Tuesday, September 11, 2012

Yes: America

Only 15 more posts are planned; however, you can make a difference and extend the life of "Reading Between the Grooves" by registering your feelings in the survey found at http://tinyurl.com/8juv863.

Eleven years ago on this date America experienced the greatest act of terrorism in this country’s history. I will not belabor the point of where I was when I heard the news nor the nature of the attacks, as I did that in previous posts on the anniversaries of 911.

America changed that day and heightened regulations at airports commenced immediately as well as suspicions of anyone who is of foreign birth and even some folks who are native born. We all became scared and a little jaded. We will never forget; but in time, healing may come.

Today’s recording celebrates America with a trip of two lovers across the United States to their apparent destination of New York City. While New York is never mentioned in the song, it appears to be the logical conclusion of the trip that started in Saginaw, Michigan, and then to Pittsburgh, Pennsylvania, and onto the New Jersey Turnpike. I featured Simon and Garfunkel’s original version during my September 11th tribute in 2010. Today’s Tasty Lick Tuesday selection is the cover from the progressive rock band Yes.

Originally released in 1972 as a non-album single, Yes recorded their version around the time of the session for the “Fragile” album. The full length 10:30 original version appears on the 1972 sampler album “The New Age of Atlantic.”

Most major labels in the early seventies provided samplers at a reduced price and it was a good way to introduce acts to the public. Both the Yes track and a Led Zeppelin B-side appeared for the first time on an album with this sampler.

Later in 1975, the full length version of “America” was added to the Yes compilation album “Yesterdays” and was the only track that featured the lineup of Jon Anderson, Chris Squire, Steve Howe, Rick Wakeman, and Bill Bruford – the best known version of the band. The other selections on the album featured the previous lineup with Peter Banks and Tony Kaye.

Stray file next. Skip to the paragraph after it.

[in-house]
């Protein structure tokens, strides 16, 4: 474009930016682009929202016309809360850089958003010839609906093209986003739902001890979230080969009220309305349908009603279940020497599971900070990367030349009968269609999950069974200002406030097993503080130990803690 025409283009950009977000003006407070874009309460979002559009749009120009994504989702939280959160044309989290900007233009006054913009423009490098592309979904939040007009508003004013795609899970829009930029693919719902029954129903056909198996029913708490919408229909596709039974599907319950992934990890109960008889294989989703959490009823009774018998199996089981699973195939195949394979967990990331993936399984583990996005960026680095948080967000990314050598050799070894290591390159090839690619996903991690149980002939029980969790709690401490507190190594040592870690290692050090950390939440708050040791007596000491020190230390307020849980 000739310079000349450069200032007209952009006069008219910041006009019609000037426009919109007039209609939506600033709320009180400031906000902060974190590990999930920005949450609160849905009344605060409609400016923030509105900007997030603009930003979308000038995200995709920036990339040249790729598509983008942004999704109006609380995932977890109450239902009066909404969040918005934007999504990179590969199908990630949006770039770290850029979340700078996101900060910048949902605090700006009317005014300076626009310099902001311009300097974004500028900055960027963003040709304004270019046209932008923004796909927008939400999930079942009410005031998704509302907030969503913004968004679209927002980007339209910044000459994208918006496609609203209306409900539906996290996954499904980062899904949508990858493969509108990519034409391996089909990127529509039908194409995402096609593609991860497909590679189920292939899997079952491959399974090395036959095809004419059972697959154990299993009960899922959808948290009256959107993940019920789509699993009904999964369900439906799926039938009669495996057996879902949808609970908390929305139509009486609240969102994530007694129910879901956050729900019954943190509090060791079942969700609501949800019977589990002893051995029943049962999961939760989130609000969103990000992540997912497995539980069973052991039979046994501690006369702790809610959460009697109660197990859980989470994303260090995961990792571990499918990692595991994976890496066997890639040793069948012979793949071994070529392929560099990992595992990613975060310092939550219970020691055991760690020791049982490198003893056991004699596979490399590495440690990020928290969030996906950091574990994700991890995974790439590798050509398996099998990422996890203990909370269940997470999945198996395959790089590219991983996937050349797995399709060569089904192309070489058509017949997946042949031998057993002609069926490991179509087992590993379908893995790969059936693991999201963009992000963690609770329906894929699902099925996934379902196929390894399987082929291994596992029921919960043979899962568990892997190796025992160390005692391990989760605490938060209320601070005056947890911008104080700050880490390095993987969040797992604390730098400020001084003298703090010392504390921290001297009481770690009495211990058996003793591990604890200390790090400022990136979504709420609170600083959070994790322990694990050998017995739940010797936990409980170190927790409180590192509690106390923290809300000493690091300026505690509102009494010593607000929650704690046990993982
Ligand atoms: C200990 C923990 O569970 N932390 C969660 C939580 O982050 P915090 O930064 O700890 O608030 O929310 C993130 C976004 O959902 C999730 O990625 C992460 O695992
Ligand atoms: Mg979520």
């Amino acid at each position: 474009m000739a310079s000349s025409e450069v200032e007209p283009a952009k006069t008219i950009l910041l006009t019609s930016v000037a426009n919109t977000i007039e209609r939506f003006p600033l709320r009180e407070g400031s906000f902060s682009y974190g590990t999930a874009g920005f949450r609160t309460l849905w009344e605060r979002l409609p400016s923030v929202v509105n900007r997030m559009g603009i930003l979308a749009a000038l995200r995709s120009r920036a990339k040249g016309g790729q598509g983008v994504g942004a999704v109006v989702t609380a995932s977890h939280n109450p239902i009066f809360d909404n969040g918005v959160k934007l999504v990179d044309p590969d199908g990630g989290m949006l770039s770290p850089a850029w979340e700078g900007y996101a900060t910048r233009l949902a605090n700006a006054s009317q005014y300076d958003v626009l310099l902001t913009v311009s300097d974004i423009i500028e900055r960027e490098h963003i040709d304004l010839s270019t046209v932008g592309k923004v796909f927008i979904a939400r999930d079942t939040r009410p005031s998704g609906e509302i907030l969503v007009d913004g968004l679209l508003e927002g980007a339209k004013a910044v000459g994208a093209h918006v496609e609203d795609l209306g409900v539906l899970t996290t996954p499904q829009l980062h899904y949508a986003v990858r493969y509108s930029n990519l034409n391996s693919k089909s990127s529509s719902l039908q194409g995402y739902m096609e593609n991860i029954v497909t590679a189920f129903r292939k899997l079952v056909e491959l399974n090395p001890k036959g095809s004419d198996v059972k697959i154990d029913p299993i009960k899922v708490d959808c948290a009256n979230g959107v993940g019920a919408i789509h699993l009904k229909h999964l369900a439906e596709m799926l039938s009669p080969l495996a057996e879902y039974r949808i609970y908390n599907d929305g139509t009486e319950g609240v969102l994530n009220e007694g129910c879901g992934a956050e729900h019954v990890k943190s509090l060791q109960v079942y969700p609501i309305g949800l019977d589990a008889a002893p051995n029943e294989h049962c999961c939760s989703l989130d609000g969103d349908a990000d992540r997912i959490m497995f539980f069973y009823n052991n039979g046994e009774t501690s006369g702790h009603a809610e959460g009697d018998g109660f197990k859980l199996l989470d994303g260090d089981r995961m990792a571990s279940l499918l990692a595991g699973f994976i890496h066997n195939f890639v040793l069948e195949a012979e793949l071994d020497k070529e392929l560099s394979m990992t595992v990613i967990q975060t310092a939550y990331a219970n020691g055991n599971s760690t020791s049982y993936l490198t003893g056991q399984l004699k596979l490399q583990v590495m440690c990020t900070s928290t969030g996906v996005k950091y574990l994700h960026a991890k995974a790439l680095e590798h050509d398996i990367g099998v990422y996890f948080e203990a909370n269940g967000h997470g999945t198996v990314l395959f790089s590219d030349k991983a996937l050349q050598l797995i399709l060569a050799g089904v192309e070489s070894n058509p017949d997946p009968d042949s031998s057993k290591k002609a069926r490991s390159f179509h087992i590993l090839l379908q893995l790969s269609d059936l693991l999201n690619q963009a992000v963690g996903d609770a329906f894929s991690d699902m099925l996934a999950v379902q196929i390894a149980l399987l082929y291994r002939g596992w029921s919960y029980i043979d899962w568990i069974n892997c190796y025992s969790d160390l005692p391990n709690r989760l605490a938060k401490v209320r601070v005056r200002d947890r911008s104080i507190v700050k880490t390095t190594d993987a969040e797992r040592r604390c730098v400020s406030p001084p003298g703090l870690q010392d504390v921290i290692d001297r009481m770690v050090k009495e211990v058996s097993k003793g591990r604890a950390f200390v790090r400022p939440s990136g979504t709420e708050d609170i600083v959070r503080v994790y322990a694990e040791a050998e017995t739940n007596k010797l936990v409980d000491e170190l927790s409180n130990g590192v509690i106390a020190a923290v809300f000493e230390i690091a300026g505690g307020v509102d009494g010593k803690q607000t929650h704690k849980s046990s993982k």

With the advent of CD technology that could feature up to 80 minutes of music, both the single and album versions were released as bonus tracks on the CDs “Fragile” (the full length version) and “Close to the Edge” (the single version). The single also appeared on the box sets “Yesyears” and “Yesstory.”

While a totally different arrangement than Simon and Garfunkel’s original, Yes’ “America” showcases the talent of this band and notably the bass of Chris Squire, the guitar of Steve Howe, and the keyboards of Rick Wakeman.

Full Length Version

Single Edit

1-2-3’s Version of America

While Yes’ arrangement of “America” was different, it may have been loosely inspired the arrangement of a Scottish band named 1-2-3. In 1967, 1-2-3 had performed as a house band at London’s Marquee Club. During their sets, they played “America,” a song that was learned from a demo tape cut by Paul Simon in 1966. In fact, I-2-3’s recording of “America” predated Simon and Garfunkel’s commercial release of the song.